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Amma’s good karma

Amma Asante_600Writer/director Amma Asante talks about her new film, "Belle," a fact-based, historical drama starring Gugu Mbatha-Raw about the daughter of an African slave and a British ship captain who was raised in England as an aristocrat.

Kam Williams: Hi Amma. I'm honored to have this opportunity.
Amma Asante: Thank you very much, Kam. It's my pleasure.

KW: I told my readers I'd be speaking with you, so I'll be mixing in their questions with some of my own.
AA: OK, cool.

 

 

KW: Children's book author Irene Smalls asks: "Where did you find this story and what motivated you to turn it into a movie?"
AA: Well, the story comes from the painting that emerges at the end of the film.
( http://en.wikipedia.org/wiki/File:Dido_Elizabeth_Belle.jpg ) My producer (Damian Jones) sent me a postcard of the picture. I knew immediately that this was an unusual painting and that there was something very special about it, because I had recently been to an art exhibition in Amsterdam that was looking at the history of people of color in art from the 14th Century.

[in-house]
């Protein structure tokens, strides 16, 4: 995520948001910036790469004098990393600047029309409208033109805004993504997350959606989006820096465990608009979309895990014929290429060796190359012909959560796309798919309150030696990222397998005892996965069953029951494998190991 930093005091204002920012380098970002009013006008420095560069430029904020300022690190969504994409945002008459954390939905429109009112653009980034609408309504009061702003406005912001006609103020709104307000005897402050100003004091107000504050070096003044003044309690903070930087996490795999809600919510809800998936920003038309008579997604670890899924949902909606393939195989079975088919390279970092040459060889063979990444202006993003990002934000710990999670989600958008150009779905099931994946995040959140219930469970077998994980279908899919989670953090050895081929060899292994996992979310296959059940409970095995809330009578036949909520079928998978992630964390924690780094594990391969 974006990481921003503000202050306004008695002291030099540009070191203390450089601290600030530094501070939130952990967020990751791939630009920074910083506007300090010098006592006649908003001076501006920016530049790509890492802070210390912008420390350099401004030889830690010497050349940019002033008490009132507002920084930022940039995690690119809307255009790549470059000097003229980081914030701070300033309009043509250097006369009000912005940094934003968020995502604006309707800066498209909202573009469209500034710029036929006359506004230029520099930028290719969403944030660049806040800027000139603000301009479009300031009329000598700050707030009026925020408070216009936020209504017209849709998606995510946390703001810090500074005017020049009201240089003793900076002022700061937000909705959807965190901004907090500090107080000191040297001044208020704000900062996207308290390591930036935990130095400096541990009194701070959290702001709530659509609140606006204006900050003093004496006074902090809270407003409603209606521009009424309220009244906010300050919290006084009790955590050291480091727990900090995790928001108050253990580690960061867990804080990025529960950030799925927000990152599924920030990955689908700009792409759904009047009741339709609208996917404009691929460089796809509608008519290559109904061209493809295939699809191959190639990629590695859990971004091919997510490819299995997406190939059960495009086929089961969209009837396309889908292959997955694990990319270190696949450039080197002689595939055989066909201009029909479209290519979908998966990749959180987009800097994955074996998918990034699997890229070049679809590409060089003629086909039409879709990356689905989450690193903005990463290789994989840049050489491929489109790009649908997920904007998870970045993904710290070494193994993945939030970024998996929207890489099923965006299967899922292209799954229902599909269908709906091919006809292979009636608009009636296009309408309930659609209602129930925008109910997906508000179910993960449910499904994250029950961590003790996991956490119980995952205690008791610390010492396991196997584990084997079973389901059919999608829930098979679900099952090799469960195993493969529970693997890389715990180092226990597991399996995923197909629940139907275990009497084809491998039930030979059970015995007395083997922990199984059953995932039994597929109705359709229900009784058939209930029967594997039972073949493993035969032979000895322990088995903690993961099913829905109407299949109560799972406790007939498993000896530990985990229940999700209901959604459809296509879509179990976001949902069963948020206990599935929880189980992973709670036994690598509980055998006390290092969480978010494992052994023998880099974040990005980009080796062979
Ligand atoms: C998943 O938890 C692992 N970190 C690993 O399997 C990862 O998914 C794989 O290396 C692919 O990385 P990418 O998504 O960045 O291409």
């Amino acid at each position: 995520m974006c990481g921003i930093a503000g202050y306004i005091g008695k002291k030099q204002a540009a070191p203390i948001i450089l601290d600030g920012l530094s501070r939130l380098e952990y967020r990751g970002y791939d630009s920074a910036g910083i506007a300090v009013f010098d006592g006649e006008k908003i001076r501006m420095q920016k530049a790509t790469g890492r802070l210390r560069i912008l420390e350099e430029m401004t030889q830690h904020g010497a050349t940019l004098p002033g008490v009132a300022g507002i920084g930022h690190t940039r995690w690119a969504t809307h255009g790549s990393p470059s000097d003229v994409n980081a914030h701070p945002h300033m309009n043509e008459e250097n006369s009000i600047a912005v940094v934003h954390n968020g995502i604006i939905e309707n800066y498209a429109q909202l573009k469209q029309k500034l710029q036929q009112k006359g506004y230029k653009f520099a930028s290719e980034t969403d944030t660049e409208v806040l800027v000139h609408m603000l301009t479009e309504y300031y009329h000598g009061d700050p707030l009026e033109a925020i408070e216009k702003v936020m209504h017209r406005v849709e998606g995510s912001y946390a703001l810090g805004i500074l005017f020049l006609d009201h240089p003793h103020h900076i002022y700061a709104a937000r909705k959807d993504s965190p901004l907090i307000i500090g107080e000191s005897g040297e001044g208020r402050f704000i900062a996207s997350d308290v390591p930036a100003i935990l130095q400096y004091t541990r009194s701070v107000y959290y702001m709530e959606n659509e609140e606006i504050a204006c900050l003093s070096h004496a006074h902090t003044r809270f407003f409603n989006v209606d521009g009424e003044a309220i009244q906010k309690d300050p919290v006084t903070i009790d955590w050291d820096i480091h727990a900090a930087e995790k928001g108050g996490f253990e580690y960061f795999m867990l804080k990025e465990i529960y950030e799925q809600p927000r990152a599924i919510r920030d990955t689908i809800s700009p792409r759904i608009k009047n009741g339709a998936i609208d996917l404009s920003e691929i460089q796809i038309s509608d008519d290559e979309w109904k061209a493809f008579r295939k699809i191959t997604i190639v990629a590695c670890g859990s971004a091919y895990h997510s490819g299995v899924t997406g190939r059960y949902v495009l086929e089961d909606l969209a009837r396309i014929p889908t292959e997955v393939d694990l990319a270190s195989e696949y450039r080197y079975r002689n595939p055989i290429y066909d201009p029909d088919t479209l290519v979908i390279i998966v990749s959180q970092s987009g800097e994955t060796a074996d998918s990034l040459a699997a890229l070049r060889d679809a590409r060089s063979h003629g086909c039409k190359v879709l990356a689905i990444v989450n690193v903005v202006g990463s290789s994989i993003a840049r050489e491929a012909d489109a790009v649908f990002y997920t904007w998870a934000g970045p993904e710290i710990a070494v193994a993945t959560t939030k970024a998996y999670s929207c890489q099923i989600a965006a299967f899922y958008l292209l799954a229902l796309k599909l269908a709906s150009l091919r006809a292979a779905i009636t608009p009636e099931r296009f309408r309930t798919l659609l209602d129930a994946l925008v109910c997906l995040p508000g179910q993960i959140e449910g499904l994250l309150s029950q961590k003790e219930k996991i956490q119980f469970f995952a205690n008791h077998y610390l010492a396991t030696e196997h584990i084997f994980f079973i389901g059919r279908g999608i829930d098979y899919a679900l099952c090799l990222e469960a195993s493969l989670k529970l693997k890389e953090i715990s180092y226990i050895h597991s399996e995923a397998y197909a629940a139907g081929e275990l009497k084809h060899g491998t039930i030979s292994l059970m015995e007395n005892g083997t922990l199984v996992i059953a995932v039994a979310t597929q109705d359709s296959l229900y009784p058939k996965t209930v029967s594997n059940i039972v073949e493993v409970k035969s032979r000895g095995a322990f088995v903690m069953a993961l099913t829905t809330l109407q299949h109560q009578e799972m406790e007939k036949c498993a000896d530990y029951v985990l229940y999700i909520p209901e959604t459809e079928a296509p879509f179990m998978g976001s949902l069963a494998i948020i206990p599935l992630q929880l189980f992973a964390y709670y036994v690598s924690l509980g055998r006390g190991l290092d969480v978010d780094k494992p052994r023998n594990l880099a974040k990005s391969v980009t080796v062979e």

What I learned from the show, without knowing that this postcard was ever going to fall into my lap, was that people of color were generally used as accessories in paintings. We were there to express the status of the main subject of the canvas. We'd always be positioned lower than and looking up in awe at the protagonist and never looking out at the painter. But in this postcard, everything was the opposite. There was Dido Belle staring out at the painter, positioned slightly higher than Elizabeth (her white cousin) whose arm was reaching out to Dido, and thereby drawing your eyes towards Dido. So, I saw an opportunity to create a story that would be a combination of race, politics, art and history. And it went from there, with lots and lots of research.

KW: I don't agree with the assumption of Irene's next question: "Why did you focus on the love story instead of the historical significance?"
AA: I disagree with her as well. I think the historical significance was to bring the two people in the love story together. What I tried to do was to use the legal case of the Zong Massacre and the painting itself as tools to explore Dido Elizabeth Belle's journey. They feed into her being able to find her voice and into her coming to a place where she experiences self-love. So, I would say that that's at the center of the film, the love story between Dido and herself. Everything else kind of sits around that idea of a young woman coming into her own.

KW: Irene was also wondering whether there might be a sequel in the works.
AA: (Chuckles) No, there isn't. I feel like this painting fell into my lap because this story needed to be told by me. I believe I was blessed to have the opportunity to be able put this story together and bring it to the screen. But I feel that my role is completed now, and I'd have to leave a sequel to someone else.